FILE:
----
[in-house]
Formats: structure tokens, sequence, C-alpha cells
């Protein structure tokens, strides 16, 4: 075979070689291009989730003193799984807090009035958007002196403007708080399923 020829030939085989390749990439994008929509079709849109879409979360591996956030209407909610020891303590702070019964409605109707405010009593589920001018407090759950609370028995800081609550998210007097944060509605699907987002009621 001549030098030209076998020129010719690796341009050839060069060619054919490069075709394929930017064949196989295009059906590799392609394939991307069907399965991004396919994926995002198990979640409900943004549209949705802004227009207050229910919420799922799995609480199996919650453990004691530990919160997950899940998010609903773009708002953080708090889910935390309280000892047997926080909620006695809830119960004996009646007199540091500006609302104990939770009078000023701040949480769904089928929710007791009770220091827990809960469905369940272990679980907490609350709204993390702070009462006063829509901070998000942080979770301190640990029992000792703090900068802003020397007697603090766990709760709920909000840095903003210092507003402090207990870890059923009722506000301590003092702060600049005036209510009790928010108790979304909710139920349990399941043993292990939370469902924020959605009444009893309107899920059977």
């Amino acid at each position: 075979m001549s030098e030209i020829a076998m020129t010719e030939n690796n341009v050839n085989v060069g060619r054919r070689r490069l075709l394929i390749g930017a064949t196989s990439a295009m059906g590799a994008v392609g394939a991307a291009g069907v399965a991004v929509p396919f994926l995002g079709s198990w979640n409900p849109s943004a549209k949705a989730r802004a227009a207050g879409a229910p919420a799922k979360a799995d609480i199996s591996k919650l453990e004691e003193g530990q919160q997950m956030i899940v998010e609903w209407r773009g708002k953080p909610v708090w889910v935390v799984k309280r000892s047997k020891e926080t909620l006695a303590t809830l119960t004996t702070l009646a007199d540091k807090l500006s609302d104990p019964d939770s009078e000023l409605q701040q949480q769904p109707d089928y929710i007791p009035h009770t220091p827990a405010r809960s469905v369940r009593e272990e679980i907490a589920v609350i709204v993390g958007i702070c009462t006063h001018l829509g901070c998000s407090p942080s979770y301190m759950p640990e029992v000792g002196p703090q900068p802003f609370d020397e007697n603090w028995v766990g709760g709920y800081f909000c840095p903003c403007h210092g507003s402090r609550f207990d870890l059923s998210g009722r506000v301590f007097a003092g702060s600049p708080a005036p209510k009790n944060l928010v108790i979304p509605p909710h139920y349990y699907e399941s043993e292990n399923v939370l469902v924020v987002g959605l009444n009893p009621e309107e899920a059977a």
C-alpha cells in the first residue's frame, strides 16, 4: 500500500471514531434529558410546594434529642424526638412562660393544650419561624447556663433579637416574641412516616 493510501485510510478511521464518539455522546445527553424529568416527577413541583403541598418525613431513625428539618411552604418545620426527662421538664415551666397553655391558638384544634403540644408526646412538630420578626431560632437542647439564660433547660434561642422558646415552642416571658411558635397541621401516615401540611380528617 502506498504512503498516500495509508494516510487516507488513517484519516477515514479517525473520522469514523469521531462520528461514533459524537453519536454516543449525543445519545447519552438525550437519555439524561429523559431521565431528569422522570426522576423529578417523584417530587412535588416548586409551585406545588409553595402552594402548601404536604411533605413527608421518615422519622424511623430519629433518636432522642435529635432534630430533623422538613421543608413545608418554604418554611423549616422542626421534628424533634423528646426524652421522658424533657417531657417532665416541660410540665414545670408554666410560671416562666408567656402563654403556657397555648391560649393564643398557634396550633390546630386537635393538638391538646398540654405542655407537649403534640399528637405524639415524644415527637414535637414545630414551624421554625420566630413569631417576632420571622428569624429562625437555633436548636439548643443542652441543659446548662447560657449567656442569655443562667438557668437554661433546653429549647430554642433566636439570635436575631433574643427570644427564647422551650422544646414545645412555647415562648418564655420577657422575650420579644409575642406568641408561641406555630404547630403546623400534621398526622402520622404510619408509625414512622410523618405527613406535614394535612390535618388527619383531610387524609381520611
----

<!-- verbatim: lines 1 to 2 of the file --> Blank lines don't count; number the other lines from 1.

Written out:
[in-house]
Formats: structure tokens, sequence, C-alpha cells